Having said that, Exhumed is otherwise a nifty showcase for indie talent. The premise of three stories that overlap at one point, all involving an object that raises the dead is quite clever. Technically it's quite good despite some faulty audio levels, and it looks great for its micro-budget sets and locations. A lot of care went into the samurai segment "Shi No Mori" with the language, and the costumes and hairstyles for "Shadow Of Tomorrow" were impressive. The outrageousness level of "Last Rumble" reminded me of Garrett White's video project NECROPOLIS AWAKENED, and lessened the charm of the trilogy of stories a bit for me. But as a whole, Exhumed still entertained and is a reason I love ultra-indie productions. I do hope to see more like this and ones like THE DIVIDING HOUR.

If Mr. Clement sticks to creative stories and doesn't go the "Troma" route of breast fests and lesbians, then he has a good future in making movies.
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zombie snoozefest
tbnormal24 May 2004
I happened to catch the first half of Exhumed the other day at a horror fest I had attended. I am a huge fan of indie horror and was excited to see what was out there from real horror fans. What I saw was beyond dull and caused me to walk out. The next day I was reading reviews of the film and was surprised to see that most all of them praised the film for all sorts of reasons; visual style, acting, story, gore.... Please understand, I am a very forgiving soul when it comes to micro-budget films. Some of the greatest films of all time look awful, but make up for it in originality, story, performance and gore. Look at Peter Jackson's BAD TASTE. It's painfully bad, and yet undeniably original. I will sit through it time and time again because it has enough great material to sustain its length.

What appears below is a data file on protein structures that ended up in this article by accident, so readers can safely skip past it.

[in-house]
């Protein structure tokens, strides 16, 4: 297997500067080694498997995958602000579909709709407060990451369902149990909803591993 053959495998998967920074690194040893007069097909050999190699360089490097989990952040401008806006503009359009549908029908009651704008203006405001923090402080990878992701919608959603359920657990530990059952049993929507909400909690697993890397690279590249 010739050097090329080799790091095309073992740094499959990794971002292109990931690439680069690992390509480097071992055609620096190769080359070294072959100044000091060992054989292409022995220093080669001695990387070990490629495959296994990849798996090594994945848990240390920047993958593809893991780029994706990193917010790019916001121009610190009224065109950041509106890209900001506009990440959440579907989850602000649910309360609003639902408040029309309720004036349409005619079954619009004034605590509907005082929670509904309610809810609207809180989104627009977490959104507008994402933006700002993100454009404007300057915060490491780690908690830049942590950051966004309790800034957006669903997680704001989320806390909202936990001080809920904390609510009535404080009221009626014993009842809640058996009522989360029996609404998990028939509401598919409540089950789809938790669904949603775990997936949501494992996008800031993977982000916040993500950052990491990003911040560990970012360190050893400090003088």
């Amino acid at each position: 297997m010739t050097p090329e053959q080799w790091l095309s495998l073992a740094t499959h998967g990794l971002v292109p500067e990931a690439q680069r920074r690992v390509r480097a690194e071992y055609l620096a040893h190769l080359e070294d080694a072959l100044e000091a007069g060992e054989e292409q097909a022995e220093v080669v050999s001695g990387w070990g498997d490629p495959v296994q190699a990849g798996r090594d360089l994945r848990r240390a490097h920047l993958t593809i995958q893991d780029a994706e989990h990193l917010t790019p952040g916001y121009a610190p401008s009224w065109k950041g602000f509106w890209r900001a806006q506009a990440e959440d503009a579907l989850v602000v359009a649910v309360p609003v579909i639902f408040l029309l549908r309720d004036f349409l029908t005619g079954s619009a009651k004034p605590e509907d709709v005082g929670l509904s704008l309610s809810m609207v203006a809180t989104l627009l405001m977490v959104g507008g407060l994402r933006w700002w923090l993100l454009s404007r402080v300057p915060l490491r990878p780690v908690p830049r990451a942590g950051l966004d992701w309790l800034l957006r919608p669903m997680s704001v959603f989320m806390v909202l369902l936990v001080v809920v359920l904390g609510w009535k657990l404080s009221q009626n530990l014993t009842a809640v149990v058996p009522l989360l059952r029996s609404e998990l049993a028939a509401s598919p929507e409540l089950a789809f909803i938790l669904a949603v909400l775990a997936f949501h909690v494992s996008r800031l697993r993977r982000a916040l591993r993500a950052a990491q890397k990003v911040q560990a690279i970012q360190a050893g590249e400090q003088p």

Exhumed has a very good premise with very poor execution. I love the "zombie through the ages" idea, but there is nothing worse than a good idea gone horribly wrong. Samurais and zombies...what a great idea! So much great stuff you could do with that. Sadly, nothing a great interest happens. The little fighting there is is very poorly executed, making it laughable for all the wrong reasons. I think if a little more time was taken on the script, they could have had something fun, but instead we are left with a snore fest of the walking dead. Van Helsing was a good idea in theory as well.